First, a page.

Text: Phase I Overview and Results, Axia's Pharma End-to-End RFID Pilot

Goal Pilot Phase I

The primary goal of this project was to evaluate the efficiency of RFID technology as a transformative tool for achieving DSCSA compliance and optimizing pharmaceutical supply chain operations.

Pilot Advisory Group

The following companies and organizations were part of the Phase I Pilot Group and were instrumental in defining the real-world workflows and critical to the pilot.

ACSIS logo
Apotex logo
Bartender seagull scientific logo
Cencora Logo
FedEx logo
GS1 logo
Sanofi logo
Texas Children's Hospital logo
Walgreens logo
Zebra Technologies logo


Timeline of Phase I results

Lab Scale Pilot

People sitting around a horseshow shaped table setup.
Road with flags marked by date for advisory group visits
Diagram flow chart of pharmaceutical supply

Step I: Igniting Industry-Academia Collaboration

A two-day immersive experience by various healthcare stakeholders included discussions on the implementation of DSCSA, interoperability, and RFID technology.

Step II: Real-World Workflows

The advisory group conducted six site visits to learn each critical node in the pharmaceutical supply chain: a pharmaceutical manufacturer, distributor, transportation, hospital and a solutions provider.

Step III: Building a Lab-Scale Pharma Supply Chain

Based on site visits, advice from our advisory group, the process flow was designed to mimick a real-world pharmaceutical supply chain.


In the Lab Pilot, three UHF RFID tags were used, all of similiar size, from three different manufacturers. The encoding scheme followed GS1’s serialization standard. Pharmaceutical products from three independent manufactuers were used. Two totes were created, one with more solid tablets than liquid vials and two, had more liquid vials than oral tablets. However, the study showed that the tag design plays more of a significant role in higher readability than tote formulation or read time.

By the Numbers


at pallet level

In all tags and formulations in 15 sec.


Highest Readability
at tote level

In all tags and formulations in 2.5 sec.


Lowest Readability
at tote level

In all tags and formulations in 1.5 sec.



Each tag and formulation were tested 100 times.


RFID Technology Can Strengthen Pharma Supply Chain

1. RFID is a viable technology capable of strengthening the pharmaceutical supply chain to support ongoing efforts to improve patient safety.

2. This initiative has set the stage for more in-depth investigations into the cost-effectiveness and error-reduction benefits of RFID technology when compared to traditional barcoding methods.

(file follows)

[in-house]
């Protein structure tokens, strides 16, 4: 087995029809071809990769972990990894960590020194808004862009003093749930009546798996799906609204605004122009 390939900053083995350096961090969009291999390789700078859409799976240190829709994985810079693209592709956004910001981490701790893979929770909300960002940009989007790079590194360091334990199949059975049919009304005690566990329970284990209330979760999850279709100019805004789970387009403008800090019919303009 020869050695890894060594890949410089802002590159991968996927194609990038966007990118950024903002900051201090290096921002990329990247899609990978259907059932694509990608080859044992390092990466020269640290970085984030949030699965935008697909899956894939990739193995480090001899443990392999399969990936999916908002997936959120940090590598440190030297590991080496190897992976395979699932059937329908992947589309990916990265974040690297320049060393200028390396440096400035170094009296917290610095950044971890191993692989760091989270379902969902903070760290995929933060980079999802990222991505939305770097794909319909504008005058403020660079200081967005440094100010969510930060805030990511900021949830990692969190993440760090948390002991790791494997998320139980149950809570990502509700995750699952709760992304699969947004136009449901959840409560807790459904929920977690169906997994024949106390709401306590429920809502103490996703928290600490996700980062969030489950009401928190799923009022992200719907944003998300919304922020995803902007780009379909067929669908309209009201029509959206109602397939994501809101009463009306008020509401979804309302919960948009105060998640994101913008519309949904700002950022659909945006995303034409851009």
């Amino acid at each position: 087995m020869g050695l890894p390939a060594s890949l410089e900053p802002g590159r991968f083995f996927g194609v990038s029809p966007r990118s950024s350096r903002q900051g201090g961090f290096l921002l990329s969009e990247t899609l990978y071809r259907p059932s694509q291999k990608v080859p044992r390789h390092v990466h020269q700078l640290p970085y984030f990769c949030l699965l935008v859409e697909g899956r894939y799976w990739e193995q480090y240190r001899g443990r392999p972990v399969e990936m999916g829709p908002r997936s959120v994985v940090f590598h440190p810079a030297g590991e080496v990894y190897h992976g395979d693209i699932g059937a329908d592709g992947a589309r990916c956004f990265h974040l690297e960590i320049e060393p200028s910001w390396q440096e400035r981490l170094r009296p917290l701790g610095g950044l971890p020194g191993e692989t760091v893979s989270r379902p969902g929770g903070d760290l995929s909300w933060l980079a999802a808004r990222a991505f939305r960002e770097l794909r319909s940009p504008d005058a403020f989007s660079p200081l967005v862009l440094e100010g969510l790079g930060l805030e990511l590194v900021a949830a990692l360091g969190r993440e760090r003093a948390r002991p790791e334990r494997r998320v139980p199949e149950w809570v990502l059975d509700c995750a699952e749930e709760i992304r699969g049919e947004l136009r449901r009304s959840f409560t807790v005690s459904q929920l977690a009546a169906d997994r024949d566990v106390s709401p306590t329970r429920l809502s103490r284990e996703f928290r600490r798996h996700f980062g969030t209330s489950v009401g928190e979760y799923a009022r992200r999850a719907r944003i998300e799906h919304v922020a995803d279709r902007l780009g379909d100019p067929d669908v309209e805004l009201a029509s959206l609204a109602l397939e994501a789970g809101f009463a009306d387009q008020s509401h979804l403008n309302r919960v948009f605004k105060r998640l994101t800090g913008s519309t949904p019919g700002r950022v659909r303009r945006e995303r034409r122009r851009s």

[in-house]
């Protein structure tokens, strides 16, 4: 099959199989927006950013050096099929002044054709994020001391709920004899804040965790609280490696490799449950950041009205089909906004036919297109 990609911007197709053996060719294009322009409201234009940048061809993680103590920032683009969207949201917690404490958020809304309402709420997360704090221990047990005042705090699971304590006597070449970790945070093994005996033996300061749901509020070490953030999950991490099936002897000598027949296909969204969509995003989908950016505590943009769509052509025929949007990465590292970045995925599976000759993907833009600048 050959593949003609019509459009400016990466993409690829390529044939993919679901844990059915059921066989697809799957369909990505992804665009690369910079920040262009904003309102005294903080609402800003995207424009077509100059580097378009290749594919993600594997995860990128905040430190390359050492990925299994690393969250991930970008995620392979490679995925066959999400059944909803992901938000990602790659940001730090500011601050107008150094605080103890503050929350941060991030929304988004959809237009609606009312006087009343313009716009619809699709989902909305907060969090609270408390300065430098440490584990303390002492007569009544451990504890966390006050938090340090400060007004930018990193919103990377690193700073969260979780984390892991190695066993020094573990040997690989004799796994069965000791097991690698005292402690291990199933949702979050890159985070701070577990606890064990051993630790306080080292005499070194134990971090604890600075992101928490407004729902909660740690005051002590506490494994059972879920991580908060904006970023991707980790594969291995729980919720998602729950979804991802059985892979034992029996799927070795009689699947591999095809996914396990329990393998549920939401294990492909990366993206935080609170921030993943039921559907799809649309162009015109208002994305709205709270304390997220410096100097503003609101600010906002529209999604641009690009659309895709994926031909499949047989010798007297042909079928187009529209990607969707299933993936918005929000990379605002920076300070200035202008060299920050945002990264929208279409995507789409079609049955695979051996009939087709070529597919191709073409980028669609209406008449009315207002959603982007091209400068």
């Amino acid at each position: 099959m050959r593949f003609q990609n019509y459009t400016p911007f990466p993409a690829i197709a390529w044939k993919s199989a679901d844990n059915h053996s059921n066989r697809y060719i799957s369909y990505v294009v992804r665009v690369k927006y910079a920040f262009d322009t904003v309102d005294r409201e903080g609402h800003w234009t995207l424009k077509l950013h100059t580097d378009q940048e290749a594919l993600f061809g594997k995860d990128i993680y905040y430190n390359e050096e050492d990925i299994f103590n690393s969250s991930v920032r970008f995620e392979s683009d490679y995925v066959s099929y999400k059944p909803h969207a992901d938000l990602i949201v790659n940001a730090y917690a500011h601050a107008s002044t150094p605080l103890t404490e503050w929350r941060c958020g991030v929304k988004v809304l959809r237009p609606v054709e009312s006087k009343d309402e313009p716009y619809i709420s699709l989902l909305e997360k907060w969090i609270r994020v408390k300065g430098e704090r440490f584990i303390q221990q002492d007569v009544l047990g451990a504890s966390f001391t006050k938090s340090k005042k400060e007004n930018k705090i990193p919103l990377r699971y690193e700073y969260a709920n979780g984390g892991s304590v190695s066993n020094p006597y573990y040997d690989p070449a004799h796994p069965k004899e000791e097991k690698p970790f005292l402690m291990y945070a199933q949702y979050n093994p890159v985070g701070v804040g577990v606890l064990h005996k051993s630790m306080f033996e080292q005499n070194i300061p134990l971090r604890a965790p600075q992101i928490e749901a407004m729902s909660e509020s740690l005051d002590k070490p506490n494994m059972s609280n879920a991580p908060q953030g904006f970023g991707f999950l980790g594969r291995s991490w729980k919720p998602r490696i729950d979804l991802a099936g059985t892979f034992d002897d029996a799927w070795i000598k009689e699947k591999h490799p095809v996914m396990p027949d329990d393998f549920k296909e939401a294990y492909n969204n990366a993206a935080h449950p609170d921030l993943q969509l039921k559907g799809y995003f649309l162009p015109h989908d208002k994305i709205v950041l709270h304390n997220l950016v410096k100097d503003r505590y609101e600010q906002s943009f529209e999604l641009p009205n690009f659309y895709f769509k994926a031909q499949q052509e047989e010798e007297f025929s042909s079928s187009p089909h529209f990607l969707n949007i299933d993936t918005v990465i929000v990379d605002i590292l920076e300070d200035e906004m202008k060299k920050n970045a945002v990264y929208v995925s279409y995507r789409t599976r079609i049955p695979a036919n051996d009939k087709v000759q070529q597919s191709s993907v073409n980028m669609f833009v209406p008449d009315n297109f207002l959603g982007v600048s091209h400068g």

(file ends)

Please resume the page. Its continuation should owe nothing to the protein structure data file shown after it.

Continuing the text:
3. We need to expand the scope of our testing with additional products to demonstrate the efficacy of this technology.


    Formation of the “Pilot Advisory Group”: ACHIEVED

    A diverse group of stakeholders from the healthcare industry came together as the “Pilot Advisory Group.” This collaborative effort provided invaluable guidance on the framework and logistics of the pilot initiative.

    Site visits across the entire pharmaceutical supply chain: ACHIEVED

    Visits to at least one site representing each crucial point within the pharmaceutical supply chain were conducted. These site visits offered direct exposure and knowledge acquisition, enabling the identification of potential vulnerabilities and risks within the supply chain. The insights gathered played a fundamental role in designing a process that could faithfully emulate real-world scenarios on a smaller scale within the laboratory.

    Development of a benchmark laboratory testing framework: ACHIEVED

    The project successfully developed a benchmark laboratory testing framework. This framework, which is the first one in the field, is not only essential for the next phase of the pilot but also serves as a valuable resource for future RFID use cases.

    Creation of tailored software solutions: ACHIEVED

    In collaborating with ACSIS, a customized software solution was developed for RFID labeling aggregation and the demonstration of traceability across critical reading points. This software can be further improved to provide an end-to-end data capture, compliant with DSCSA and it can be used for other applications for food traceability.

    Collaborating for Success

    Bridging the gap from theory to real-world application.


    Developing Your Skills

    Graduate studies, certificate programs and seminars in value chain creation and optimization.


    The Axia Institute

    Have questions? Learn more about how you can get involved with The Axia Institute.